Beijing City Guide
Beijing, China’s capital is the second most populous city next to Shanghai. The city showcases the evolution of the rich Chinese culture throughout the years as seen through various attractions including great infrastructures and home to various temples among other interesting historical sites that you can visit.
Great Wall of China
A trip to Beijing will not be complete without visiting the Great Wall of China, UNESCO World Heritage. Built to protect the Chinese empire against nomadic group intruders and military incursions, the construction started as early as 7th century B.C. The Great Wall is divided into eight sections, occupying almost five provinces near the city of Beijing.
The Great Wall stretches from Shanhaiguan in the east, to Lop Lake in the west, along an arc that roughly demarcates the southern edge of Inner Mongolia. The Beijing stretch of the wall is divided into eight sections. Most of the wall’s sections are well preserved. Upon your visit, you can see some preserved relics from the Ming Dynasty.
Make sure to wear comfortable shoes and clothes and leave your valuables behind for easier hike.
If the Great Wall is the first stop of your trip, you can easily reach it from the Beijing Capital International Airport within an hour via a taxi, but prepare to be charged anywhere between RMB 250-260 for a one-way trip during daytime and RMB 210-220 at nighttime.
Forbidden City (the Imperial Palace)
Intrigued by the mysterious name of the Forbidden City? Feed your curiosity as you discover the history of the city of Beijing by visiting one of its 9000 rooms! You can also take a look at the Gate of Divine Prowess afterwards and enjoy the overlooking panorama of the Forbidden City.
This is the perfect place to start your Beijing discovery. Built between 1406 and 1420 (Ming-Qing Dynasty), this colossal piece of architecture lay on over 250 acres of land and have over 9,000 rooms.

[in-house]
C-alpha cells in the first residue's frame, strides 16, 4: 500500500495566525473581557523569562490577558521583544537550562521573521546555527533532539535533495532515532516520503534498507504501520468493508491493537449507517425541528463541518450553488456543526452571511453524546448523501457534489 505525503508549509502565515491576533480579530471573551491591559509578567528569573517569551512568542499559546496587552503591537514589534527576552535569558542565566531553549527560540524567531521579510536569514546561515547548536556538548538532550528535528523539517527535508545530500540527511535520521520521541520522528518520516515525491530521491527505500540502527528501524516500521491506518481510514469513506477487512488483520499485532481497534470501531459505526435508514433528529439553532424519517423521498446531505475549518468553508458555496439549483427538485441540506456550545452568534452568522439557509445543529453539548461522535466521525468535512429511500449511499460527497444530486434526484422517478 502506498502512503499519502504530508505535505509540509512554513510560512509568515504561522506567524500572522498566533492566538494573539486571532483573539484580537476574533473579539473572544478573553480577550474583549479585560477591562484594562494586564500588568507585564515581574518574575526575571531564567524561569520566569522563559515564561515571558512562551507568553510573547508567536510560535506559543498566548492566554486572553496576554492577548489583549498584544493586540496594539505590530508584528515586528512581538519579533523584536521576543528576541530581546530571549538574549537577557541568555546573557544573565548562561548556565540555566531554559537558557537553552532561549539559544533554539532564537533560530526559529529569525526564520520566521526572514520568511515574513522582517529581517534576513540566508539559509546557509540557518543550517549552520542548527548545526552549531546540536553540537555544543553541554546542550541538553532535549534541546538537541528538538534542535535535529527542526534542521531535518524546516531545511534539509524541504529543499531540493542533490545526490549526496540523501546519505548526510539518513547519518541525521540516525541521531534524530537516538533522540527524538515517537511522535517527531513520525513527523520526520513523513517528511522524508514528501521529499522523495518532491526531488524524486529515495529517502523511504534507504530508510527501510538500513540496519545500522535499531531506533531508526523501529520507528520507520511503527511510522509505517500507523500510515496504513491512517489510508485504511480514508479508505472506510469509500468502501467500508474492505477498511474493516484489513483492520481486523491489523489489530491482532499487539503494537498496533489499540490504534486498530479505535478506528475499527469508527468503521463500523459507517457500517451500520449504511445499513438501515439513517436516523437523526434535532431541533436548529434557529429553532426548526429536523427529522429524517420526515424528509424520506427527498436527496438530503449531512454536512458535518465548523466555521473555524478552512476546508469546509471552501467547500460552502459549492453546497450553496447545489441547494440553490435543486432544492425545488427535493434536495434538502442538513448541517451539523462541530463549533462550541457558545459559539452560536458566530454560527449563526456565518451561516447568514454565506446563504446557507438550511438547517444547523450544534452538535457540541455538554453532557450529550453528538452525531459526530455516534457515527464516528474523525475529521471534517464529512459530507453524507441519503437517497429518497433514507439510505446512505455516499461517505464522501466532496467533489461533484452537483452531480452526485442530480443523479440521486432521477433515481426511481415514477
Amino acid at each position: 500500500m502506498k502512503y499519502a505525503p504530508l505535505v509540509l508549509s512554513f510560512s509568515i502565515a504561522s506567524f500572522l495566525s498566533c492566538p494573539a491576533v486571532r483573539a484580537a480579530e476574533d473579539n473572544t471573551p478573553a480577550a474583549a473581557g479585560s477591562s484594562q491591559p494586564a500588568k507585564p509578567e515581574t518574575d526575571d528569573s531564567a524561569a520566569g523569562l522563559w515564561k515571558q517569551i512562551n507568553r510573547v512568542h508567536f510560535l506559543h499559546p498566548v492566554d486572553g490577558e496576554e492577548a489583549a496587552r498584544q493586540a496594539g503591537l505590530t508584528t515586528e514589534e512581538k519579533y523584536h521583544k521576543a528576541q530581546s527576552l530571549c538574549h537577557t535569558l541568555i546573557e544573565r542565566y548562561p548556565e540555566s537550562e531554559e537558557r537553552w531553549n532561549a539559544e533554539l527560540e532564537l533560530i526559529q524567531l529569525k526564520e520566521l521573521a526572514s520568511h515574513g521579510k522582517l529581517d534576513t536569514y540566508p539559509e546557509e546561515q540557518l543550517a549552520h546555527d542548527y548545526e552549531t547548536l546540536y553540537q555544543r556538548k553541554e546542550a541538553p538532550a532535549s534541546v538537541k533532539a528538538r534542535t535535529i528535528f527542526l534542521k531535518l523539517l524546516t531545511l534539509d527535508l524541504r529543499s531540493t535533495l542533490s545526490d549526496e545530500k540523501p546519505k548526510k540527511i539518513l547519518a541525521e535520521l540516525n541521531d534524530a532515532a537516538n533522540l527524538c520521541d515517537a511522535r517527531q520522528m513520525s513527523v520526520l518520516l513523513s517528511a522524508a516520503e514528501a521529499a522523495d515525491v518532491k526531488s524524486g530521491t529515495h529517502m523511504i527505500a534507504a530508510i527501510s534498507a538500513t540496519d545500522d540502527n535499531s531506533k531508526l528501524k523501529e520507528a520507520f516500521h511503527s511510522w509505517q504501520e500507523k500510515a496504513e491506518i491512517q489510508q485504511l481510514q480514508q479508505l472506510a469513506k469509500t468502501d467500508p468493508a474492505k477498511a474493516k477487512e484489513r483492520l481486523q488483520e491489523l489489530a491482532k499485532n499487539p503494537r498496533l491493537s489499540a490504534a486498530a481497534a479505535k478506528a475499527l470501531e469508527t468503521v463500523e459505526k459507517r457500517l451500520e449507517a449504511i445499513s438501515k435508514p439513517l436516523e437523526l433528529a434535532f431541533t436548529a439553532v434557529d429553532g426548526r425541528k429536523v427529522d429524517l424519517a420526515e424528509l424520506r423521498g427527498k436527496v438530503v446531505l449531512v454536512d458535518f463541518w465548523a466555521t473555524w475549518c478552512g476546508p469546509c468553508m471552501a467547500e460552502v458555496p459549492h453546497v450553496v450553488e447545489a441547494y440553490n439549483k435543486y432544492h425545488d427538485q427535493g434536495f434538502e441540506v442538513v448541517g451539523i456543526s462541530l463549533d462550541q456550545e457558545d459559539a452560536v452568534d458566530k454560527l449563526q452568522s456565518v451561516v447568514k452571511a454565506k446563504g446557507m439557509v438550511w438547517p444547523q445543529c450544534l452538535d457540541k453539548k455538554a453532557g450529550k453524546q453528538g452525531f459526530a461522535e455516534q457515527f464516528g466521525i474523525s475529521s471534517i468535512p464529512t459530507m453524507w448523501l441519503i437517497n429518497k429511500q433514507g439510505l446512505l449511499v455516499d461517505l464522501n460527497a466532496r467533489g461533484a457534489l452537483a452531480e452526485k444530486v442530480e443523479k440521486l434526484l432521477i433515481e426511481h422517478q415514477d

For almost 500 years, the palace served as the home of emperors and their families, as well as ceremonial and political center of the country. Although the place burned down and was rebuilt and renovated several times, you will still be able to see architectural pieces that dates back from the 18th century.
If you go early, it’ll take you more or less half a day to tour the whole area. It’s best to get a tour guide if you’re in a group to avoid getting lost, as the palaces tend to look the same.
Exciting enough? Then grab a taxi ride from the Beijing Capital International Airport and tell the driver to bring you to Forbidden City. The trip may last for an hour and a half and may cost you RMB 100 for a day trip and RMB 90 on a night trip.
Note that rates indicated here are based from Beijing Capital International Airport to your choice of destination. Taxi rates may vary if you come from your hotel, depending on the location and traffic situation.
Multi lingual recorded guide can also be rented at the Meridian Gate (Southern gate of Forbidden city) or the Gate of Divine Prowess (Northern gate of Forbidden City) for small group of tourists.
Open from 8:30 am to 5:00 pm. Ticket Office Hours: 9:00 am to 3:00 pm.
The third largest city square in the world, Tiananmen Square played a significant role in shaping what China is today. Named after the Tiananmen gate (Gate of Heavenly Peace), the square is best known as a venue to important political events in China such as May Fourth Movement in 1919, Mao Zedong’s proclamation of the People’s Republic of China on October 1, 1949, the 1976 Tiananmen Square protests after the death of premier Zhou Enlai, and the Tiananmen Square protests of 1989, which resulted in military suppression and the deaths of multiple protestors.
The square is open the whole day and is free of charge.
Considered the largest imperial garden in China, Beijing’s Summer Palace was once the refuge of emperors during hot summer days. It’s natural beauty and masterly design and gorgeous architecture has earned it the title of “Royal Garden Museum”.
Summer Palace is a representation of the Chinese landscape garden design, thus making it one of UNESCO’s World Heritage list.